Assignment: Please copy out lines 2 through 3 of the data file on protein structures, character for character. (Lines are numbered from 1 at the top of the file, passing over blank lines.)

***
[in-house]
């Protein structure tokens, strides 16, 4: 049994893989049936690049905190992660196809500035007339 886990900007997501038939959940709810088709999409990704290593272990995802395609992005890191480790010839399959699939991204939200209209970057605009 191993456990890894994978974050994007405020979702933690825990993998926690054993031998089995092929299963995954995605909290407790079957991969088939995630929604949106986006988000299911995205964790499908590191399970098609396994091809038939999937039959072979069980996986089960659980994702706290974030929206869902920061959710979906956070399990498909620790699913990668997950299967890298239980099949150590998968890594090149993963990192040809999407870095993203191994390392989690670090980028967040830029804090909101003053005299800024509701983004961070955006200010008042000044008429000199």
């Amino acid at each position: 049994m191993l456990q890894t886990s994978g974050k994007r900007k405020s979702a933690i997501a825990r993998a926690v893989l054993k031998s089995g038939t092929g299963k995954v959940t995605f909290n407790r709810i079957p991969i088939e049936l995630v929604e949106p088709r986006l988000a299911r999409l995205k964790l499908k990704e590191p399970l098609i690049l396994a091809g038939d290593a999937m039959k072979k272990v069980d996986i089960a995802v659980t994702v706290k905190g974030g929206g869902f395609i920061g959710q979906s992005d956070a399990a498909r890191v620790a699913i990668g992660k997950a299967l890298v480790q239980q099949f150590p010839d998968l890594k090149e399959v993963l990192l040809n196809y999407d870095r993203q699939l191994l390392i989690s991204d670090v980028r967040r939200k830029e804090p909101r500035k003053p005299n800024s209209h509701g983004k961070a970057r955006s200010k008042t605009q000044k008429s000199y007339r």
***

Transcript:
């Protein structure tokens, strides 16, 4: 049994893989049936690049905190992660196809500035007339 886990900007997501038939959940709810088709999409990704290593272990995802395609992005890191480790010839399959699939991204939200209209970057605009 191993456990890894994978974050994007405020979702933690825990993998926690054993031998089995092929299963995954995605909290407790079957991969088939995630929604949106986006988000299911995205964790499908590191399970098609396994091809038939999937039959072979069980996986089960659980994702706290974030929206869902920061959710979906956070399990498909620790699913990668997950299967890298239980099949150590998968890594090149993963990192040809999407870095993203191994390392989690670090980028967040830029804090909101003053005299800024509701983004961070955006200010008042000044008429000199």
């Amino acid at each position: 049994m191993l456990q890894t886990s994978g974050k994007r900007k405020s979702a933690i997501a825990r993998a926690v893989l054993k031998s089995g038939t092929g299963k995954v959940t995605f909290n407790r709810i079957p991969i088939e049936l995630v929604e949106p088709r986006l988000a299911r999409l995205k964790l499908k990704e590191p399970l098609i690049l396994a091809g038939d290593a999937m039959k072979k272990v069980d996986i089960a995802v659980t994702v706290k905190g974030g929206g869902f395609i920061g959710q979906s992005d956070a399990a498909r890191v620790a699913i990668g992660k997950a299967l890298v480790q239980q099949f150590p010839d998968l890594k090149e399959v993963l990192l040809n196809y999407d870095r993203q699939l191994l390392i989690s991204d670090v980028r967040r939200k830029e804090p909101r500035k003053p005299n800024s209209h509701g983004k961070a970057r955006s200010k008042t605009q000044k008429s000199y007339r």